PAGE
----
There’s a new plugin available on VCU Blogs that lets users add date-specific content to their blogs. What does “date-specific content” mean, you ask? Well, it can be anything like due dates, deadlines, events, etc., which are bound to a date that is more important than the entry’s publication date.
The plugin lets you add a new date-specific content just like you would a normal blog post, but the archives and accompanying widget sort the entries by the date that actually matters instead of the date when you published the entry. It also generates an HTML snippet that you can use to include the date feed on your website (like you can do with your regular blog feed).
(We should say up front, of course, that this plugin is not a replacement for the VCU Calendar of Events — if your event would be of interest to the University or the greater community at large, you’ll still want to put it there. This is intended for dated content whose appeal may be limited to a smaller unit, such as a department, course, organization, etc.)
To use the plugin, you must activate it by clicking the ‘Plugins’ link in the left-hand sidebar and then the ‘Activate’ link beneath ‘VCU Dates’. Once activated, you will see a new ‘VCU Dates’ option in the sidebar immediately below ‘Posts’.
The first three sub-options should be familiar to you, as they mirror the normal ‘Posts’ functionality. The ‘VCU Dates’ table resembles the ‘Posts’ table, but it is sortable by the significant date.
Another difference you’ll notice on the ‘Add New’ page is that there is a ‘Date’ field near the bottom; click it, and a handy date-picker with a calendar interface pops up. You should fill out the other fields, too — the body, excerpt and date type should all have values as well.
The ‘Date Type’ page is, as you may have guessed, just like the ‘Categories’ page, only these particular categories are specific to your date entries. The ‘Get Date Feed’ page is a useful tool for getting your date content to show up on your website. You can choose how many entries to include, whether to show the excerpt or not, and which date types to include in the feed (the feed will automatically filter out dates in the past and show the next date at the top). Just copy and paste the HTML snippet into the source for your website wherever you want it to appear in the flow of the page.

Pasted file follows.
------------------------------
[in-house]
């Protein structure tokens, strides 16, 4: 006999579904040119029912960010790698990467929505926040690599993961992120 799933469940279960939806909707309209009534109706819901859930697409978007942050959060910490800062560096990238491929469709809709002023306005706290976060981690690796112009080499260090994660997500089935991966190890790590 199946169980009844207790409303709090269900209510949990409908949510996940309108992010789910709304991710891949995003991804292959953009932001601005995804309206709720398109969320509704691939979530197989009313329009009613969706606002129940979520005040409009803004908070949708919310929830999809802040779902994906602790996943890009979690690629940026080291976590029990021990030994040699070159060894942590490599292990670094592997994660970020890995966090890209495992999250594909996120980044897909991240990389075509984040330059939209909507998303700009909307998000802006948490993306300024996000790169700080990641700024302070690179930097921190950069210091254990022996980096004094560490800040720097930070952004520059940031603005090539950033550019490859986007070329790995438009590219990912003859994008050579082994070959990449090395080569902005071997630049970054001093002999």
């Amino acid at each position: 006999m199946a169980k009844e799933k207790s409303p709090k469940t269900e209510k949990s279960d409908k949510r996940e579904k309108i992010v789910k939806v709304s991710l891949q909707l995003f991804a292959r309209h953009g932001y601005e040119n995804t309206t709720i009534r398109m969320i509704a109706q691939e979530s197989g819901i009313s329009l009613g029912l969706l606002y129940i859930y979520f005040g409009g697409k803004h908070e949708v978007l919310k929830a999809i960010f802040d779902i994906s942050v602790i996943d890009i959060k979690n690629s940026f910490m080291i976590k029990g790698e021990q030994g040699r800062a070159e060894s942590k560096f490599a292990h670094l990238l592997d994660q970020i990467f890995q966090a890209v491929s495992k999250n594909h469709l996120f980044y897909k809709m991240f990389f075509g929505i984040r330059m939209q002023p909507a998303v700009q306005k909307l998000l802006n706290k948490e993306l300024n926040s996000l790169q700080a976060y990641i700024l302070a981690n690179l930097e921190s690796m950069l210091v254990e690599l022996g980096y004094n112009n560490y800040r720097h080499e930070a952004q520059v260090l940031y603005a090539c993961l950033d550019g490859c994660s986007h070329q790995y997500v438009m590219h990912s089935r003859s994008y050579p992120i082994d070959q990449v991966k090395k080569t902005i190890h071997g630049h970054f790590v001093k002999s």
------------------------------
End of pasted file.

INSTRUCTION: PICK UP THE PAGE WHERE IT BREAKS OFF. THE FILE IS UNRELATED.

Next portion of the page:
There is also a corresponding widget if you go to ‘Appearance » Widgets’ in the left-hand menu. It will generate a list of upcoming important dates that, like the date feed, omits past dates and lists the closest date first.
There are a couple more features to point out. If you click the linked title in one of the widget entries, you will be taken to a page that has the full description of the event, not just the excerpt. The important date is automatically prepended to the full description, so you do not have to repeat it inside the description.
The VCU Dates custom post type and custom taxonomy will appear automatically for use in a custom menu. (If you’re unfamiliar with creating customized menus in WordPress, there’s a good overview at the WordPress Codex.) This will let you add a navigation link or a sidebar list of your date entries by date type. What’s more, the date-type archive will ignore the publication date and list the entries in chronological order — but since it is an archive, it does not exclude past dates.
Have any problems or recommendations? Feel free to email the blog webmaster.